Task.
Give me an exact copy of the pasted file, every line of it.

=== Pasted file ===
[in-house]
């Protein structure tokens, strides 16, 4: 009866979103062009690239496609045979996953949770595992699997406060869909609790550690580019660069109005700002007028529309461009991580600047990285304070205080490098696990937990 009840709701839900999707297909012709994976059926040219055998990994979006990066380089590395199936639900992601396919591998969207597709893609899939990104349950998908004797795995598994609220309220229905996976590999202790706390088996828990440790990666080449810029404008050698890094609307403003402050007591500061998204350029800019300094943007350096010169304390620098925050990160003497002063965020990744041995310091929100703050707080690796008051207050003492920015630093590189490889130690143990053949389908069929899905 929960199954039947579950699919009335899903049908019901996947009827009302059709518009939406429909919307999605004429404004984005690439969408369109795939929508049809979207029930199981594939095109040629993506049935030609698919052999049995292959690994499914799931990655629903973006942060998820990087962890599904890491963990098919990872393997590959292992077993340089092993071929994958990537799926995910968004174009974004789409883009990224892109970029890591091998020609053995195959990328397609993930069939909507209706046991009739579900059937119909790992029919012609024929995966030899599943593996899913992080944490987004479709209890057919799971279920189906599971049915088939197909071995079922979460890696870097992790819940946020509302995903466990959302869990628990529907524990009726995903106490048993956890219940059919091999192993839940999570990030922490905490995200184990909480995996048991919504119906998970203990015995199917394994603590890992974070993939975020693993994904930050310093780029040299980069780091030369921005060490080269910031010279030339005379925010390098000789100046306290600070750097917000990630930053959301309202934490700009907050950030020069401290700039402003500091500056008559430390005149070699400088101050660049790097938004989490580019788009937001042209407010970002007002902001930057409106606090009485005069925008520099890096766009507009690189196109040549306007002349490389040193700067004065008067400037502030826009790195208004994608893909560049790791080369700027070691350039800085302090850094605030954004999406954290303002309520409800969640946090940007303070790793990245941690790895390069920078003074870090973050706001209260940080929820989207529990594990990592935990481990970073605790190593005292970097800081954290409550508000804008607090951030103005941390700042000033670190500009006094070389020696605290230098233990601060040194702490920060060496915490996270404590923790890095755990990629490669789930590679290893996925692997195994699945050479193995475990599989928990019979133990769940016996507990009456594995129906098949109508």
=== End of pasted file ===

[in-house]
């Protein structure tokens, strides 16, 4: 009866979103062009690239496609045979996953949770595992699997406060869909609790550690580019660069109005700002007028529309461009991580600047990285304070205080490098696990937990 009840709701839900999707297909012709994976059926040219055998990994979006990066380089590395199936639900992601396919591998969207597709893609899939990104349950998908004797795995598994609220309220229905996976590999202790706390088996828990440790990666080449810029404008050698890094609307403003402050007591500061998204350029800019300094943007350096010169304390620098925050990160003497002063965020990744041995310091929100703050707080690796008051207050003492920015630093590189490889130690143990053949389908069929899905 929960199954039947579950699919009335899903049908019901996947009827009302059709518009939406429909919307999605004429404004984005690439969408369109795939929508049809979207029930199981594939095109040629993506049935030609698919052999049995292959690994499914799931990655629903973006942060998820990087962890599904890491963990098919990872393997590959292992077993340089092993071929994958990537799926995910968004174009974004789409883009990224892109970029890591091998020609053995195959990328397609993930069939909507209706046991009739579900059937119909790992029919012609024929995966030899599943593996899913992080944490987004479709209890057919799971279920189906599971049915088939197909071995079922979460890696870097992790819940946020509302995903466990959302869990628990529907524990009726995903106490048993956890219940059919091999192993839940999570990030922490905490995200184990909480995996048991919504119906998970203990015995199917394994603590890992974070993939975020693993994904930050310093780029040299980069780091030369921005060490080269910031010279030339005379925010390098000789100046306290600070750097917000990630930053959301309202934490700009907050950030020069401290700039402003500091500056008559430390005149070699400088101050660049790097938004989490580019788009937001042209407010970002007002902001930057409106606090009485005069925008520099890096766009507009690189196109040549306007002349490389040193700067004065008067400037502030826009790195208004994608893909560049790791080369700027070691350039800085302090850094605030954004999406954290303002309520409800969640946090940007303070790793990245941690790895390069920078003074870090973050706001209260940080929820989207529990594990990592935990481990970073605790190593005292970097800081954290409550508000804008607090951030103005941390700042000033670190500009006094070389020696605290230098233990601060040194702490920060060496915490996270404590923790890095755990990629490669789930590679290893996925692997195994699945050479193995475990599989928990019979133990769940016996507990009456594995129906098949109508």